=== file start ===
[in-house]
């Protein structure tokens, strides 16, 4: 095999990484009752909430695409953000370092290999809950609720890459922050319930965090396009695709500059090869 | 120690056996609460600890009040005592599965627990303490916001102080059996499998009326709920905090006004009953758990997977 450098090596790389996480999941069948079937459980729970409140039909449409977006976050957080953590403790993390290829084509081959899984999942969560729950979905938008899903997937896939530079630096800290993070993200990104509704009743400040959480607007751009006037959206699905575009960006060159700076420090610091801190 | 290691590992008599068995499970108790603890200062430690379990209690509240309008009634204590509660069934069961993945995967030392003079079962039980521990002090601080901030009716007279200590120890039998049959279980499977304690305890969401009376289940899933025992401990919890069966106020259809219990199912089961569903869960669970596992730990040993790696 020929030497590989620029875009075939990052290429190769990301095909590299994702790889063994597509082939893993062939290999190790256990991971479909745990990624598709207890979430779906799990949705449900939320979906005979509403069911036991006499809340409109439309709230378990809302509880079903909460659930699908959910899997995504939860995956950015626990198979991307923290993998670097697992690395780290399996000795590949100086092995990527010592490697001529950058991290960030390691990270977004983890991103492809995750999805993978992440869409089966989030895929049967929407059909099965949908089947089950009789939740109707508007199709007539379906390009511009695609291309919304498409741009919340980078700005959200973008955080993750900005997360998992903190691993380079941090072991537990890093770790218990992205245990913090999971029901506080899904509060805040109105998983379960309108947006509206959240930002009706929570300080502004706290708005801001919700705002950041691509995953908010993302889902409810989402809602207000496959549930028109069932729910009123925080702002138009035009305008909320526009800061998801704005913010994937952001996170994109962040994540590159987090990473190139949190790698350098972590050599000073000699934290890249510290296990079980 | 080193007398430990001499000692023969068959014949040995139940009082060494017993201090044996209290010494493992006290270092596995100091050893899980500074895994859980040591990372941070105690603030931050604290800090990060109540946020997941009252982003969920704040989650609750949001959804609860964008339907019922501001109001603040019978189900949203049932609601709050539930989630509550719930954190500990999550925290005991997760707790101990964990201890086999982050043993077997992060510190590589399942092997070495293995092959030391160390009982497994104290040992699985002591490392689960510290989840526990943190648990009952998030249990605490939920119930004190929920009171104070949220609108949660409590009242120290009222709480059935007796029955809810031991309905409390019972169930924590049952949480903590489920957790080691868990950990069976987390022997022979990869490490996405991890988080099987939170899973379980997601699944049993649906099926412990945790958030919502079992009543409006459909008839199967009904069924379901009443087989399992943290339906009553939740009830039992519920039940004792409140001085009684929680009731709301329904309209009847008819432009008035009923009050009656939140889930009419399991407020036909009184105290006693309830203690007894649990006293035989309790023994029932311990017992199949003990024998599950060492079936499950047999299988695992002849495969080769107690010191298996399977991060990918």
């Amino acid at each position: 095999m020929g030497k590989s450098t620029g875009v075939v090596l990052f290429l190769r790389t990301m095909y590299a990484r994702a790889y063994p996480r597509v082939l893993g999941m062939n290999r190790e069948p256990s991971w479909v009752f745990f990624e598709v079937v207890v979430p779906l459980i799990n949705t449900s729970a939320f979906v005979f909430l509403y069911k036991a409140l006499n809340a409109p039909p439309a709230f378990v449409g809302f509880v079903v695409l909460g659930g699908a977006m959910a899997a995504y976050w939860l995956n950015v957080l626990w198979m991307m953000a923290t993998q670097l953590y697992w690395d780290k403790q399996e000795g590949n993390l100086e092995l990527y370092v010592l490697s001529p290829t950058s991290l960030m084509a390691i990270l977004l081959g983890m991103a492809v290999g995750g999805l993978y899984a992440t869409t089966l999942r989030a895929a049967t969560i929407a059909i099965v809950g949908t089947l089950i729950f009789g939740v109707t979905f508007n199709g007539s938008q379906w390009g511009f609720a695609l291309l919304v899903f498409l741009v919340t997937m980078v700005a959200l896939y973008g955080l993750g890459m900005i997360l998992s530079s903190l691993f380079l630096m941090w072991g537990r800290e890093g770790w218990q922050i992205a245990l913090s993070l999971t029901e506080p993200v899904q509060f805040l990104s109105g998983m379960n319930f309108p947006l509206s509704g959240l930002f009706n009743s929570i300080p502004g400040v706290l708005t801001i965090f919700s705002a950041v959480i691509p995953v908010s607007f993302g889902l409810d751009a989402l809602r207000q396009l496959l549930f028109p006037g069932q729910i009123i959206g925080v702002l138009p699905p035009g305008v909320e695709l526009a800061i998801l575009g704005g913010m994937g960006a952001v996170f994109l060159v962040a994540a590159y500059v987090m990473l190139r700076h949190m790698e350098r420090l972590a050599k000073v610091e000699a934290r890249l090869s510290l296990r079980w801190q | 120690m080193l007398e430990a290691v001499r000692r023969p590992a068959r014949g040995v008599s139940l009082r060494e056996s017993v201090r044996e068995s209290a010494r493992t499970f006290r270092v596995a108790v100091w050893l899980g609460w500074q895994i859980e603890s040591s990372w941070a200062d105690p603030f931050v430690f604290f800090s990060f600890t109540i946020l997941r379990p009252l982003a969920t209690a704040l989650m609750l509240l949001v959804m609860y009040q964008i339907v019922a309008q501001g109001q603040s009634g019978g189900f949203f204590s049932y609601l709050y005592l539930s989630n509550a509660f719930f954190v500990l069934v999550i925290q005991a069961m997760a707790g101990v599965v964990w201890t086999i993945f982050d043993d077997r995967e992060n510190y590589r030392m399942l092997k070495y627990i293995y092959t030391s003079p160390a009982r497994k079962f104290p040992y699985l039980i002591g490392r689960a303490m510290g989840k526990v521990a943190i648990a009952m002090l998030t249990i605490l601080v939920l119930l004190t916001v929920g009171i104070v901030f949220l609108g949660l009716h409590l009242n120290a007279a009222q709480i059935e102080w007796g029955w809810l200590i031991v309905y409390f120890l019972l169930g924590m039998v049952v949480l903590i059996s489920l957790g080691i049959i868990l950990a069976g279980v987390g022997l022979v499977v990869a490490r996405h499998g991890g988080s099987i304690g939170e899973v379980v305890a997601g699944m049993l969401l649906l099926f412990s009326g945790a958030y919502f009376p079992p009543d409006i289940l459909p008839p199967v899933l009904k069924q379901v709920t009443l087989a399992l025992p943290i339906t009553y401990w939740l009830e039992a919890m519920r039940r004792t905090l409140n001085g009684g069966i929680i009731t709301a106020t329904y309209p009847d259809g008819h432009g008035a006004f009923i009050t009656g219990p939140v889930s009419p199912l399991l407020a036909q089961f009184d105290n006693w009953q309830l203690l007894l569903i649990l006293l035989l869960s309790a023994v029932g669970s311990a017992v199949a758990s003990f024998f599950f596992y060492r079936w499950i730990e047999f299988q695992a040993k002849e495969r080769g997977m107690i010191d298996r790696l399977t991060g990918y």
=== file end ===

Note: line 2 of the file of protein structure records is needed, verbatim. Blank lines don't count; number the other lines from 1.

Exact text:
């Protein structure tokens, strides 16, 4: 095999990484009752909430695409953000370092290999809950609720890459922050319930965090396009695709500059090869 | 120690056996609460600890009040005592599965627990303490916001102080059996499998009326709920905090006004009953758990997977 450098090596790389996480999941069948079937459980729970409140039909449409977006976050957080953590403790993390290829084509081959899984999942969560729950979905938008899903997937896939530079630096800290993070993200990104509704009743400040959480607007751009006037959206699905575009960006060159700076420090610091801190 | 290691590992008599068995499970108790603890200062430690379990209690509240309008009634204590509660069934069961993945995967030392003079079962039980521990002090601080901030009716007279200590120890039998049959279980499977304690305890969401009376289940899933025992401990919890069966106020259809219990199912089961569903869960669970596992730990040993790696 020929030497590989620029875009075939990052290429190769990301095909590299994702790889063994597509082939893993062939290999190790256990991971479909745990990624598709207890979430779906799990949705449900939320979906005979509403069911036991006499809340409109439309709230378990809302509880079903909460659930699908959910899997995504939860995956950015626990198979991307923290993998670097697992690395780290399996000795590949100086092995990527010592490697001529950058991290960030390691990270977004983890991103492809995750999805993978992440869409089966989030895929049967929407059909099965949908089947089950009789939740109707508007199709007539379906390009511009695609291309919304498409741009919340980078700005959200973008955080993750900005997360998992903190691993380079941090072991537990890093770790218990992205245990913090999971029901506080899904509060805040109105998983379960309108947006509206959240930002009706929570300080502004706290708005801001919700705002950041691509995953908010993302889902409810989402809602207000496959549930028109069932729910009123925080702002138009035009305008909320526009800061998801704005913010994937952001996170994109962040994540590159987090990473190139949190790698350098972590050599000073000699934290890249510290296990079980 | 080193007398430990001499000692023969068959014949040995139940009082060494017993201090044996209290010494493992006290270092596995100091050893899980500074895994859980040591990372941070105690603030931050604290800090990060109540946020997941009252982003969920704040989650609750949001959804609860964008339907019922501001109001603040019978189900949203049932609601709050539930989630509550719930954190500990999550925290005991997760707790101990964990201890086999982050043993077997992060510190590589399942092997070495293995092959030391160390009982497994104290040992699985002591490392689960510290989840526990943190648990009952998030249990605490939920119930004190929920009171104070949220609108949660409590009242120290009222709480059935007796029955809810031991309905409390019972169930924590049952949480903590489920957790080691868990950990069976987390022997022979990869490490996405991890988080099987939170899973379980997601699944049993649906099926412990945790958030919502079992009543409006459909008839199967009904069924379901009443087989399992943290339906009553939740009830039992519920039940004792409140001085009684929680009731709301329904309209009847008819432009008035009923009050009656939140889930009419399991407020036909009184105290006693309830203690007894649990006293035989309790023994029932311990017992199949003990024998599950060492079936499950047999299988695992002849495969080769107690010191298996399977991060990918």